Computex 2017 is underway in Taipei and we’ve already heard news of the new ASUS Flip C101. It’s not too surprising to see new Chrome OS devices announced at the annual technology show. At the same time, we weren’t expecting any jaw-dropping Chromebooks to show up here either.
Acer apparently, had other plans.
Suzuki Akifumi (@SukuziAkifumi) of office-kabu.jp is on the ground floor in Taipei and has shared images of a new, 11.6″ device from Acer that is unlike anything we’ve seen. No, it’s not a convertible nor is it a tablet or detachable. Actually, there’s nothing new about the hardware on this Acer. What is new is the combination of internals and chassis.
This new offering from Acer is an 11.6″ device with military-grade specs. Again, nothing new. What is unique is that this device is touting Core i5/i7 processors and up to 8GB RAM.
That’s right. Acer’s latest Chromebook is an 11.6″ clamshell built to take a beating and has the guts of a Chromebook Pixel. According to Suzuki’s photos this device is outfitted with an odd array of externals. High-end Chromebook these days are offering very few ports. Mostly USB-C, a microSD and if you’re lucky a 3.0 USB-A. Not this Chromebook.
On it you can see 2 USB-A ports and only one of them looks to be 3.0. We also have a single USB-C and a full-size HDMI port. Apart from that there is a MicroSD and your usual 3.5mm headphone jack. Acer is also advertising a “unique liquid drainage design.” A.K.A., spill-resistant keyboard.
Most intriguing about this Chromebook is the chipset. The image from Acer’s booth advertised 7th Generation Intel Core i3/i5. That’s Kaby Lake. However, Suzuki was wise enough to pull up the firmware screen on this device and found a board by the name of ‘Lars’. Now, that may not sound familiar to you but ‘Lars’ is the same board found in the Acer Chromebook 14 for Work. The 14 for Work is a powerhouse with a glass lid designed with enterprise execs in mind.
This creates a bit of confusion around this Chromebook. The Acer 14 for Work is a 6th Generation Skylake which should make this new device the same. It is possible that developers hurried this display model and crammed the 14’s board in it but reps in Taipei repeatedly told Suzuki the new Acer is Skylake. Either way, this is a very unique Chromebook and offering 8GB RAM honestly gets me a little giddy.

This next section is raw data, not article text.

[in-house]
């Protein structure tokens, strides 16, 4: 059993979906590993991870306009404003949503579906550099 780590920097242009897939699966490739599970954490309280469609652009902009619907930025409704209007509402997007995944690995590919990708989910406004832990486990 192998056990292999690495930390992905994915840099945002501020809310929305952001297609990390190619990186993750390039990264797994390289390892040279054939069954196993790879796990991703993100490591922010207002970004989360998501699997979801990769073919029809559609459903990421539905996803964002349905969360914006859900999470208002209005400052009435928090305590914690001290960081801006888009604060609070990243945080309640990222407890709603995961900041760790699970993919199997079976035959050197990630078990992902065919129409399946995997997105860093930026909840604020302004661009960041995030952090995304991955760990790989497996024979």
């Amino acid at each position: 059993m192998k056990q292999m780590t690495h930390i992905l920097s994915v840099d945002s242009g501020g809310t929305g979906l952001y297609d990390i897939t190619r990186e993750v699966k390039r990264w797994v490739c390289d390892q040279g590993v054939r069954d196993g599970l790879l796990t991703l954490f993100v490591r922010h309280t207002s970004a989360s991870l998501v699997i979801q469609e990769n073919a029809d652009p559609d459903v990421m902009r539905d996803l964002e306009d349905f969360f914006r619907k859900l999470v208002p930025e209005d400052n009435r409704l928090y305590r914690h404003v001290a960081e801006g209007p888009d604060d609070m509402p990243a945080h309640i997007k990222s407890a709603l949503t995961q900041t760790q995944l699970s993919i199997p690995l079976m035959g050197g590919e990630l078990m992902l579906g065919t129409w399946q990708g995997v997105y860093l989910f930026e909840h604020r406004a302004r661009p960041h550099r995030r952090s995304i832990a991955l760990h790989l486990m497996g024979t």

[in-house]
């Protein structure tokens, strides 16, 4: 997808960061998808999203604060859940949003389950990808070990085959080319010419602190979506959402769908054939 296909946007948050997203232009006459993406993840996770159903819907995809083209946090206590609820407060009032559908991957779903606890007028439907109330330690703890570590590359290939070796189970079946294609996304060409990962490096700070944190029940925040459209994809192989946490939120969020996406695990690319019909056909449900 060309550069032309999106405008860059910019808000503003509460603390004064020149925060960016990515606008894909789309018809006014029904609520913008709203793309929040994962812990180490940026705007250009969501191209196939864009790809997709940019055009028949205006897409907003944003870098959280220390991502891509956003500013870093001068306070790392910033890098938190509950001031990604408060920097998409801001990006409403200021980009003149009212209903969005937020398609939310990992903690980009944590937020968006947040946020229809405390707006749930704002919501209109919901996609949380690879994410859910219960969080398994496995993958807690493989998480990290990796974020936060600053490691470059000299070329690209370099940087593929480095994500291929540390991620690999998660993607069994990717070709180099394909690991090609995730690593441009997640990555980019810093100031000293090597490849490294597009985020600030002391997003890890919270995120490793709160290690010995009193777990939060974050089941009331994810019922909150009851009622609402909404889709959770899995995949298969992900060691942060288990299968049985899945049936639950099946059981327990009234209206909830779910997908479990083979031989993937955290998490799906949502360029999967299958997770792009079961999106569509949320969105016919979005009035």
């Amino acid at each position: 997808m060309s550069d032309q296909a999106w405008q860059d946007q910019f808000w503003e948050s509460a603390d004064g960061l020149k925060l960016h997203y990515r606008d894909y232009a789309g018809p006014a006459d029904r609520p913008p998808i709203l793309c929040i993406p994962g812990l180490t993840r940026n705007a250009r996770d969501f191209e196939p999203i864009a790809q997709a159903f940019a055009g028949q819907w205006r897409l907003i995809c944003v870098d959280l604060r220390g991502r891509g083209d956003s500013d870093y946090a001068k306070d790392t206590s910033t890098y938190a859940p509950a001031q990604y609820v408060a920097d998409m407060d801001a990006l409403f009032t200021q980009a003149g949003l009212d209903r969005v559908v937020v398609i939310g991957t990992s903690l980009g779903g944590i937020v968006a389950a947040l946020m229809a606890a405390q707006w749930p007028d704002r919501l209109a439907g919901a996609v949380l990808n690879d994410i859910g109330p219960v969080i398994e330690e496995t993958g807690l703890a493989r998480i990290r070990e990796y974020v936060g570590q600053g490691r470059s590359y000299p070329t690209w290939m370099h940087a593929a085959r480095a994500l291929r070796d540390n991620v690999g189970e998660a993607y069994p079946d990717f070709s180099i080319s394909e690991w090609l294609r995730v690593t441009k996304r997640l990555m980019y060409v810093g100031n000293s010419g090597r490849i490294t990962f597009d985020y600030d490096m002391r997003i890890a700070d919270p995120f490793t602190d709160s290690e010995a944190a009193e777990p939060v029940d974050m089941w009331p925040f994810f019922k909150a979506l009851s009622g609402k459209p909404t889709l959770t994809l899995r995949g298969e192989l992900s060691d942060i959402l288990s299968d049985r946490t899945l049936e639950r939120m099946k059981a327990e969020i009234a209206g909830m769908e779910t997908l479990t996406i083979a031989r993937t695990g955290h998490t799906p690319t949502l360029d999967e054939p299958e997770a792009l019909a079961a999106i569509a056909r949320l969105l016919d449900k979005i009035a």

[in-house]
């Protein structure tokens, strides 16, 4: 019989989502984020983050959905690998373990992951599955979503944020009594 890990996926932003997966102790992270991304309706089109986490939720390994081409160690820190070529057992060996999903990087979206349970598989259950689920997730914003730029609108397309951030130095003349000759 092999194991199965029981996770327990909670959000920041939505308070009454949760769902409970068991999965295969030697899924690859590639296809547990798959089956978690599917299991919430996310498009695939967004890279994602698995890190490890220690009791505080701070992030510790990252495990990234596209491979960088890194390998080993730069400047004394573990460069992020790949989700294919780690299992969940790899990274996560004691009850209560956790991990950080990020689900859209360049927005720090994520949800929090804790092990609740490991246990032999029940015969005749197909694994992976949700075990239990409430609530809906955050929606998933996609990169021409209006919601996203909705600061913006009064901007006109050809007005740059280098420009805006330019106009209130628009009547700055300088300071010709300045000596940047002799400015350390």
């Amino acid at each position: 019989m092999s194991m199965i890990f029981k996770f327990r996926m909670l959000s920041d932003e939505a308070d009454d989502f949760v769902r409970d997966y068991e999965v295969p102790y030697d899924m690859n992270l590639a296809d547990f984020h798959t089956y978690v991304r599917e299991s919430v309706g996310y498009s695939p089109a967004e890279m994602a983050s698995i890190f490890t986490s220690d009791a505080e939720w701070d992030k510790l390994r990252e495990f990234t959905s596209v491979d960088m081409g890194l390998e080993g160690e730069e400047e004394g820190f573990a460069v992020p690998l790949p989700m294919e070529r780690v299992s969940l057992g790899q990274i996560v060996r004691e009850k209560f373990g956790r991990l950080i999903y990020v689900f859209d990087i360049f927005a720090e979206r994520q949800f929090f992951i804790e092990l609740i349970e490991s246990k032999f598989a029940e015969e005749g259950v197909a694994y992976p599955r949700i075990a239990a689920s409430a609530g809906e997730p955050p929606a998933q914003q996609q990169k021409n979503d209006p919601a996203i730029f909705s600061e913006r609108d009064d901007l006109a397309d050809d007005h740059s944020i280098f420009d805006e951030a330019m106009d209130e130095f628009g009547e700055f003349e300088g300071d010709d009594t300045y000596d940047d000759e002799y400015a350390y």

Early suspicions point to this Chromebook being an EDU device. It’s common to see older ports on an educational device since most institutions still have classrooms full of legacy hardware. The question is, what students or schools for that matter would be forking out the kind of cash it’s going to take to buy this thing?
My guess, and this is totally just my gut talking, is that this is actually a Chromebook that will be marketed to enterprise customers. Here’s how I’ve come to that conclusion.
First, the money. Even at the bare minimum a Core i5 Acer 15 was $500 brand new and it wasn’t military-grade. This new Acer 11, with a 6th or 7th Generation Core processor and all that RAM isn’t going to be under $600. No way. That’s a lot of cash for a school to be forking out for a Chromebook of any kind.
Second is the build. The combination of powerful guts and legacy ports screams enterprise to me. The need for compatibility is just as much an issue for corporations as it is for schools. Decades of legacy hardware still in use, these devices need access to that.
That, combined with the rugged build, brings to my mind a company that has fleets of workers that are on the go and hands-on. They need devices that can handle the workload but won’t succumb to the daily rigors. If I owned a telecom company, for example, I wouldn’t want my IT department doling out HP 13s to my field workers. Not a good investment.
That’s my opinion, for what it’s worth. I have been in touch with Suzuki and he is going to do his best to get some more hands-on time with the Acer 11 and see if he can get some more details about this very intriguing Chromebook. We look forward to hearing more.
For full details and more photos head over to office-kabu.